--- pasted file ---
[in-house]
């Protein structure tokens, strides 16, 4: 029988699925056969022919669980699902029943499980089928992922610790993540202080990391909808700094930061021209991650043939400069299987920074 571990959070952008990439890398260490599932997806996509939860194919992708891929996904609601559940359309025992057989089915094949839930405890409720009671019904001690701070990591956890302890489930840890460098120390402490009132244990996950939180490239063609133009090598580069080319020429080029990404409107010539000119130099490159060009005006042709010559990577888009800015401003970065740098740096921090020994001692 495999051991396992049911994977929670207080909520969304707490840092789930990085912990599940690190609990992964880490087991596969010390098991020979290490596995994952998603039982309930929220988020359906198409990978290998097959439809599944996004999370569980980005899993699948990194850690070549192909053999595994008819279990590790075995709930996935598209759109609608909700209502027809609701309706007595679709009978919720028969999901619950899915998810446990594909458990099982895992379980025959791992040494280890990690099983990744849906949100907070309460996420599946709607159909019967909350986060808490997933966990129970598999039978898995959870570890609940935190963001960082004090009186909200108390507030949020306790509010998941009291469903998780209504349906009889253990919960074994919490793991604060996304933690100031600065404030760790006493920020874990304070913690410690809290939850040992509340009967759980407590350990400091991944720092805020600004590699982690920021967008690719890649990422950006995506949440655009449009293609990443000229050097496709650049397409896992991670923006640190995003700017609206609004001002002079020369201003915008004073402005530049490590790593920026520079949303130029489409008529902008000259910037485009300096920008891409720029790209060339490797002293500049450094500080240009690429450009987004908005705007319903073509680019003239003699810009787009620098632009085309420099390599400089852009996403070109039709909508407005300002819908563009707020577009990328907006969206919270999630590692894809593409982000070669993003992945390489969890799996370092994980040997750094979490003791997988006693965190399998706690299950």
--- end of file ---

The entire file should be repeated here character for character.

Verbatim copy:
[in-house]
């Protein structure tokens, strides 16, 4: 029988699925056969022919669980699902029943499980089928992922610790993540202080990391909808700094930061021209991650043939400069299987920074 571990959070952008990439890398260490599932997806996509939860194919992708891929996904609601559940359309025992057989089915094949839930405890409720009671019904001690701070990591956890302890489930840890460098120390402490009132244990996950939180490239063609133009090598580069080319020429080029990404409107010539000119130099490159060009005006042709010559990577888009800015401003970065740098740096921090020994001692 495999051991396992049911994977929670207080909520969304707490840092789930990085912990599940690190609990992964880490087991596969010390098991020979290490596995994952998603039982309930929220988020359906198409990978290998097959439809599944996004999370569980980005899993699948990194850690070549192909053999595994008819279990590790075995709930996935598209759109609608909700209502027809609701309706007595679709009978919720028969999901619950899915998810446990594909458990099982895992379980025959791992040494280890990690099983990744849906949100907070309460996420599946709607159909019967909350986060808490997933966990129970598999039978898995959870570890609940935190963001960082004090009186909200108390507030949020306790509010998941009291469903998780209504349906009889253990919960074994919490793991604060996304933690100031600065404030760790006493920020874990304070913690410690809290939850040992509340009967759980407590350990400091991944720092805020600004590699982690920021967008690719890649990422950006995506949440655009449009293609990443000229050097496709650049397409896992991670923006640190995003700017609206609004001002002079020369201003915008004073402005530049490590790593920026520079949303130029489409008529902008000259910037485009300096920008891409720029790209060339490797002293500049450094500080240009690429450009987004908005705007319903073509680019003239003699810009787009620098632009085309420099390599400089852009996403070109039709909508407005300002819908563009707020577009990328907006969206919270999630590692894809593409982000070669993003992945390489969890799996370092994980040997750094979490003791997988006693965190399998706690299950």